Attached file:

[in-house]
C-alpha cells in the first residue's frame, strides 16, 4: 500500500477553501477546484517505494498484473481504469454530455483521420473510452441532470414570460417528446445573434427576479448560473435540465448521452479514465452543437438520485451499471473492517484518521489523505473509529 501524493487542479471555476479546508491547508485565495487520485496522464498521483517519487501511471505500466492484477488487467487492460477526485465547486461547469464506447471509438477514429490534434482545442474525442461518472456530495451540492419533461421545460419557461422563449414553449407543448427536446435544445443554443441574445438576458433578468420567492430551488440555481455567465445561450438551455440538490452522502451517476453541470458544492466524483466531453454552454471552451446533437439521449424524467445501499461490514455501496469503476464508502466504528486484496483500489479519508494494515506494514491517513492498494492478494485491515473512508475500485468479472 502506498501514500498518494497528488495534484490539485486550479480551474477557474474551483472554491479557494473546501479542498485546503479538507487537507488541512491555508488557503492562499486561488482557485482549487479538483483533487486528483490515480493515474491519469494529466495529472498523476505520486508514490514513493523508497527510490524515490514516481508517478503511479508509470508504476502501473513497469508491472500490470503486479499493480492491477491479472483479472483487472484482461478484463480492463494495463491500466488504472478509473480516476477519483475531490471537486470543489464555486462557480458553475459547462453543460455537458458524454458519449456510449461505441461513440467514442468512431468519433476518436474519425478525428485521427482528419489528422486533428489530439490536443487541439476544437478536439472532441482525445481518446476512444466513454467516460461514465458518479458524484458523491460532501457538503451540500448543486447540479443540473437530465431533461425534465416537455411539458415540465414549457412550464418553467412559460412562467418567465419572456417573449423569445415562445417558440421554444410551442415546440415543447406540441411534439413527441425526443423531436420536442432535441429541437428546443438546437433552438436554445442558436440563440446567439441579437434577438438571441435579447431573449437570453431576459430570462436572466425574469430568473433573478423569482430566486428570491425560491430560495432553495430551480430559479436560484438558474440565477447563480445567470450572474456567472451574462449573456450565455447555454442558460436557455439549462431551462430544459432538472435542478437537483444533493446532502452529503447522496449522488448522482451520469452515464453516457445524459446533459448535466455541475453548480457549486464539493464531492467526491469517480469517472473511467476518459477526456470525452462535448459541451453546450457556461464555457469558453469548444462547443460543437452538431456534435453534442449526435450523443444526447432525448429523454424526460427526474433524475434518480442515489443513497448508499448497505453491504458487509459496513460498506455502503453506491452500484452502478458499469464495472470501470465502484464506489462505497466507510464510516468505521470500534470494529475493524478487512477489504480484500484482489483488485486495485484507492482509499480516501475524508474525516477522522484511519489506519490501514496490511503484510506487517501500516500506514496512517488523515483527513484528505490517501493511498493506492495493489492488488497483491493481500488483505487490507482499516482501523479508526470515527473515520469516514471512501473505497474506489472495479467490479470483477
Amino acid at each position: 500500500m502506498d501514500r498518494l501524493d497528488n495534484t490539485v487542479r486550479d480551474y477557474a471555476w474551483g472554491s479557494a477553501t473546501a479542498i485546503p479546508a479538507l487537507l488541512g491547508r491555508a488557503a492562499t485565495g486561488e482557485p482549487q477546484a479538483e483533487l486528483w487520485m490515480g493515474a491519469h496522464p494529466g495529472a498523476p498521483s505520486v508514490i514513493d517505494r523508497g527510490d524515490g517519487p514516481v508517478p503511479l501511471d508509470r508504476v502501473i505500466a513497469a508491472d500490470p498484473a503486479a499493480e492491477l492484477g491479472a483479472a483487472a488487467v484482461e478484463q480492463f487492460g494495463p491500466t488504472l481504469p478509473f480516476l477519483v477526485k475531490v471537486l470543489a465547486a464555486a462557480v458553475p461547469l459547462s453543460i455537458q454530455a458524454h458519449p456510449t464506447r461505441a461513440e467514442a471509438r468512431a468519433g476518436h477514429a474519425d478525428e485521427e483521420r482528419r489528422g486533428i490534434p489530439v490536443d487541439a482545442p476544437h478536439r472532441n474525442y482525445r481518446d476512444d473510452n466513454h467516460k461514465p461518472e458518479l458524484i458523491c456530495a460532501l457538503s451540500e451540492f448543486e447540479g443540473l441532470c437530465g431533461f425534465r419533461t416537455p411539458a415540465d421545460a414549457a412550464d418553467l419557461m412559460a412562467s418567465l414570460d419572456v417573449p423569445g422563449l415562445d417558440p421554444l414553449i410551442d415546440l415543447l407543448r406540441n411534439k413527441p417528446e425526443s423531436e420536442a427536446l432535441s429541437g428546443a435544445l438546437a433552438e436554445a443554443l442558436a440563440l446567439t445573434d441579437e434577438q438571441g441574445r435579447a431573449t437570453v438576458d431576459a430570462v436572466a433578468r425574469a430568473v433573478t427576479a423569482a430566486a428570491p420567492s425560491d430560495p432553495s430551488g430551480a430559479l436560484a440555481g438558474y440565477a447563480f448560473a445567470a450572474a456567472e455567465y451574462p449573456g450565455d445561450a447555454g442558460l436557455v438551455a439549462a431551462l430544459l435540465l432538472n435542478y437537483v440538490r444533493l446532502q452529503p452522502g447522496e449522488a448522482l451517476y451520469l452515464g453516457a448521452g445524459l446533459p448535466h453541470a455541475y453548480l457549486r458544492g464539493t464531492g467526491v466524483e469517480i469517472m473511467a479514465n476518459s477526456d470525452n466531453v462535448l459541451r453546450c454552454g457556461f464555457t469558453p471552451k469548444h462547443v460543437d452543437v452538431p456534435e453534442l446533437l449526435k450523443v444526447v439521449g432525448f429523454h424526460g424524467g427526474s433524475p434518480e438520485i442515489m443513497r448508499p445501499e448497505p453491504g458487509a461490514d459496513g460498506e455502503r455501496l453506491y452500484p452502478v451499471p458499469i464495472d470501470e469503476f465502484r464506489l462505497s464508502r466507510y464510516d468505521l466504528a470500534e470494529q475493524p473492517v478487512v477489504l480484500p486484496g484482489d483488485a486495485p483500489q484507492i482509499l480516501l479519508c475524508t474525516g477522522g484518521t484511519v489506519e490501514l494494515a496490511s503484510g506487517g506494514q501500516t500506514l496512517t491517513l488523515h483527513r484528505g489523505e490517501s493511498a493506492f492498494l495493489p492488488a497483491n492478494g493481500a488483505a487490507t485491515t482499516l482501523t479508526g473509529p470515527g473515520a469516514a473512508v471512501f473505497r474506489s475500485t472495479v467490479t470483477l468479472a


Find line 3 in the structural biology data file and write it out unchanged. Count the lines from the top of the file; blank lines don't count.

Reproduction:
Amino acid at each position: 500500500m502506498d501514500r498518494l501524493d497528488n495534484t490539485v487542479r486550479d480551474y477557474a471555476w474551483g472554491s479557494a477553501t473546501a479542498i485546503p479546508a479538507l487537507l488541512g491547508r491555508a488557503a492562499t485565495g486561488e482557485p482549487q477546484a479538483e483533487l486528483w487520485m490515480g493515474a491519469h496522464p494529466g495529472a498523476p498521483s505520486v508514490i514513493d517505494r523508497g527510490d524515490g517519487p514516481v508517478p503511479l501511471d508509470r508504476v502501473i505500466a513497469a508491472d500490470p498484473a503486479a499493480e492491477l492484477g491479472a483479472a483487472a488487467v484482461e478484463q480492463f487492460g494495463p491500466t488504472l481504469p478509473f480516476l477519483v477526485k475531490v471537486l470543489a465547486a464555486a462557480v458553475p461547469l459547462s453543460i455537458q454530455a458524454h458519449p456510449t464506447r461505441a461513440e467514442a471509438r468512431a468519433g476518436h477514429a474519425d478525428e485521427e483521420r482528419r489528422g486533428i490534434p489530439v490536443d487541439a482545442p476544437h478536439r472532441n474525442y482525445r481518446d476512444d473510452n466513454h467516460k461514465p461518472e458518479l458524484i458523491c456530495a460532501l457538503s451540500e451540492f448543486e447540479g443540473l441532470c437530465g431533461f425534465r419533461t416537455p411539458a415540465d421545460a414549457a412550464d418553467l419557461m412559460a412562467s418567465l414570460d419572456v417573449p423569445g422563449l415562445d417558440p421554444l414553449i410551442d415546440l415543447l407543448r406540441n411534439k413527441p417528446e425526443s423531436e420536442a427536446l432535441s429541437g428546443a435544445l438546437a433552438e436554445a443554443l442558436a440563440l446567439t445573434d441579437e434577438q438571441g441574445r435579447a431573449t437570453v438576458d431576459a430570462v436572466a433578468r425574469a430568473v433573478t427576479a423569482a430566486a428570491p420567492s425560491d430560495p432553495s430551488g430551480a430559479l436560484a440555481g438558474y440565477a447563480f448560473a445567470a450572474a456567472e455567465y451574462p449573456g450565455d445561450a447555454g442558460l436557455v438551455a439549462a431551462l430544459l435540465l432538472n435542478y437537483v440538490r444533493l446532502q452529503p452522502g447522496e449522488a448522482l451517476y451520469l452515464g453516457a448521452g445524459l446533459p448535466h453541470a455541475y453548480l457549486r458544492g464539493t464531492g467526491v466524483e469517480i469517472m473511467a479514465n476518459s477526456d470525452n466531453v462535448l459541451r453546450c454552454g457556461f464555457t469558453p471552451k469548444h462547443v460543437d452543437v452538431p456534435e453534442l446533437l449526435k450523443v444526447v439521449g432525448f429523454h424526460g424524467g427526474s433524475p434518480e438520485i442515489m443513497r448508499p445501499e448497505p453491504g458487509a461490514d459496513g460498506e455502503r455501496l453506491y452500484p452502478v451499471p458499469i464495472d470501470e469503476f465502484r464506489l462505497s464508502r466507510y464510516d468505521l466504528a470500534e470494529q475493524p473492517v478487512v477489504l480484500p486484496g484482489d483488485a486495485p483500489q484507492i482509499l480516501l479519508c475524508t474525516g477522522g484518521t484511519v489506519e490501514l494494515a496490511s503484510g506487517g506494514q501500516t500506514l496512517t491517513l488523515h483527513r484528505g489523505e490517501s493511498a493506492f492498494l495493489p492488488a497483491n492478494g493481500a488483505a487490507t485491515t482499516l482501523t479508526g473509529p470515527g473515520a469516514a473512508v471512501f473505497r474506489s475500485t472495479v467490479t470483477l468479472a